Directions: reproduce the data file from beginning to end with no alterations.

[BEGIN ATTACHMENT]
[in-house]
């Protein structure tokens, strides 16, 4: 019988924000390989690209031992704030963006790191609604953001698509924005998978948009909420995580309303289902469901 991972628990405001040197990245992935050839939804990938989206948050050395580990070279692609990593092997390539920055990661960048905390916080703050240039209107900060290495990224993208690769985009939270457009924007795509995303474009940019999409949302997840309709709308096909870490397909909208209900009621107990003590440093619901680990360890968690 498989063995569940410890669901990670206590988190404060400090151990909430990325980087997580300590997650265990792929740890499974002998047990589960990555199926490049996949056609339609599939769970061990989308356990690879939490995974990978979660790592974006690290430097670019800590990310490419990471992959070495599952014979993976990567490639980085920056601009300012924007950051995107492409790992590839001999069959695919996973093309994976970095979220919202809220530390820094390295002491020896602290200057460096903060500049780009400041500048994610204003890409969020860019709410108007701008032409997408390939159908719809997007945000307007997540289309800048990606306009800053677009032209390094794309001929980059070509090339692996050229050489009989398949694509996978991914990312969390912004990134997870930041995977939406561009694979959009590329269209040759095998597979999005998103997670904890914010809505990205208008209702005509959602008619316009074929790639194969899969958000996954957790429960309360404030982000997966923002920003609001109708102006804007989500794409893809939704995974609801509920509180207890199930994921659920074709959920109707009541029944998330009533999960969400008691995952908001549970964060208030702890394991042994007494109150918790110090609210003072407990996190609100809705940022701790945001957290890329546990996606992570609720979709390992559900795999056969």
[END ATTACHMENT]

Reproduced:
[in-house]
């Protein structure tokens, strides 16, 4: 019988924000390989690209031992704030963006790191609604953001698509924005998978948009909420995580309303289902469901 991972628990405001040197990245992935050839939804990938989206948050050395580990070279692609990593092997390539920055990661960048905390916080703050240039209107900060290495990224993208690769985009939270457009924007795509995303474009940019999409949302997840309709709308096909870490397909909208209900009621107990003590440093619901680990360890968690 498989063995569940410890669901990670206590988190404060400090151990909430990325980087997580300590997650265990792929740890499974002998047990589960990555199926490049996949056609339609599939769970061990989308356990690879939490995974990978979660790592974006690290430097670019800590990310490419990471992959070495599952014979993976990567490639980085920056601009300012924007950051995107492409790992590839001999069959695919996973093309994976970095979220919202809220530390820094390295002491020896602290200057460096903060500049780009400041500048994610204003890409969020860019709410108007701008032409997408390939159908719809997007945000307007997540289309800048990606306009800053677009032209390094794309001929980059070509090339692996050229050489009989398949694509996978991914990312969390912004990134997870930041995977939406561009694979959009590329269209040759095998597979999005998103997670904890914010809505990205208008209702005509959602008619316009074929790639194969899969958000996954957790429960309360404030982000997966923002920003609001109708102006804007989500794409893809939704995974609801509920509180207890199930994921659920074709959920109707009541029944998330009533999960969400008691995952908001549970964060208030702890394991042994007494109150918790110090609210003072407990996190609100809705940022701790945001957290890329546990996606992570609720979709390992559900795999056969």